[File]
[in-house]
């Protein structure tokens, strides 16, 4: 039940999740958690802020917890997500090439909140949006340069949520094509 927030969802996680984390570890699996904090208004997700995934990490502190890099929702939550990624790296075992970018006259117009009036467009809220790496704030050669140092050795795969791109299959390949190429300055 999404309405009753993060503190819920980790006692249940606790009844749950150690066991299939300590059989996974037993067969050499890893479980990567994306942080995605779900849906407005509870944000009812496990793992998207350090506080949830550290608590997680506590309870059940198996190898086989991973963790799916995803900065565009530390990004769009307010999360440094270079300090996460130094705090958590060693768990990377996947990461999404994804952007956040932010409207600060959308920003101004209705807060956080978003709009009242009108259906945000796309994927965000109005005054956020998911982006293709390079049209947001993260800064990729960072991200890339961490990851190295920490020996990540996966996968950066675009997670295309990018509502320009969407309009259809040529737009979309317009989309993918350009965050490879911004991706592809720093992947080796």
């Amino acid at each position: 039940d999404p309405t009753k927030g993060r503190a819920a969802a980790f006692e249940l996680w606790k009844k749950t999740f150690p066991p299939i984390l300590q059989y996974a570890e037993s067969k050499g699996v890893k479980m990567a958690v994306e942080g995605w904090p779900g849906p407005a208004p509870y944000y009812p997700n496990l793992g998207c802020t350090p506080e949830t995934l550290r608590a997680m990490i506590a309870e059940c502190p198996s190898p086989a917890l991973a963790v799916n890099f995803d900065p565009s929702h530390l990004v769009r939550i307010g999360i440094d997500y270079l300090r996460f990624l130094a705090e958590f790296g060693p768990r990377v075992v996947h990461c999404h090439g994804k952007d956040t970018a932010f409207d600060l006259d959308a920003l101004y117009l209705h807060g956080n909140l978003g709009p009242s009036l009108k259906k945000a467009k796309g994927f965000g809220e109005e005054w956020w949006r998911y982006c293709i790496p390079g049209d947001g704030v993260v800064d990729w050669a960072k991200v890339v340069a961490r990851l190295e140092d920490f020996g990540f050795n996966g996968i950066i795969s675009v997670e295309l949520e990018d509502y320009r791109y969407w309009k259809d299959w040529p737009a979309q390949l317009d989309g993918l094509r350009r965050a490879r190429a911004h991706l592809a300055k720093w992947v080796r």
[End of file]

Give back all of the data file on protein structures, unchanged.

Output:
[in-house]
């Protein structure tokens, strides 16, 4: 039940999740958690802020917890997500090439909140949006340069949520094509 927030969802996680984390570890699996904090208004997700995934990490502190890099929702939550990624790296075992970018006259117009009036467009809220790496704030050669140092050795795969791109299959390949190429300055 999404309405009753993060503190819920980790006692249940606790009844749950150690066991299939300590059989996974037993067969050499890893479980990567994306942080995605779900849906407005509870944000009812496990793992998207350090506080949830550290608590997680506590309870059940198996190898086989991973963790799916995803900065565009530390990004769009307010999360440094270079300090996460130094705090958590060693768990990377996947990461999404994804952007956040932010409207600060959308920003101004209705807060956080978003709009009242009108259906945000796309994927965000109005005054956020998911982006293709390079049209947001993260800064990729960072991200890339961490990851190295920490020996990540996966996968950066675009997670295309990018509502320009969407309009259809040529737009979309317009989309993918350009965050490879911004991706592809720093992947080796």
């Amino acid at each position: 039940d999404p309405t009753k927030g993060r503190a819920a969802a980790f006692e249940l996680w606790k009844k749950t999740f150690p066991p299939i984390l300590q059989y996974a570890e037993s067969k050499g699996v890893k479980m990567a958690v994306e942080g995605w904090p779900g849906p407005a208004p509870y944000y009812p997700n496990l793992g998207c802020t350090p506080e949830t995934l550290r608590a997680m990490i506590a309870e059940c502190p198996s190898p086989a917890l991973a963790v799916n890099f995803d900065p565009s929702h530390l990004v769009r939550i307010g999360i440094d997500y270079l300090r996460f990624l130094a705090e958590f790296g060693p768990r990377v075992v996947h990461c999404h090439g994804k952007d956040t970018a932010f409207d600060l006259d959308a920003l101004y117009l209705h807060g956080n909140l978003g709009p009242s009036l009108k259906k945000a467009k796309g994927f965000g809220e109005e005054w956020w949006r998911y982006c293709i790496p390079g049209d947001g704030v993260v800064d990729w050669a960072k991200v890339v340069a961490r990851l190295e140092d920490f020996g990540f050795n996966g996968i950066i795969s675009v997670e295309l949520e990018d509502y320009r791109y969407w309009k259809d299959w040529p737009a979309q390949l317009d989309g993918l094509r350009r965050a490879r190429a911004h991706l592809a300055k720093w992947v080796r």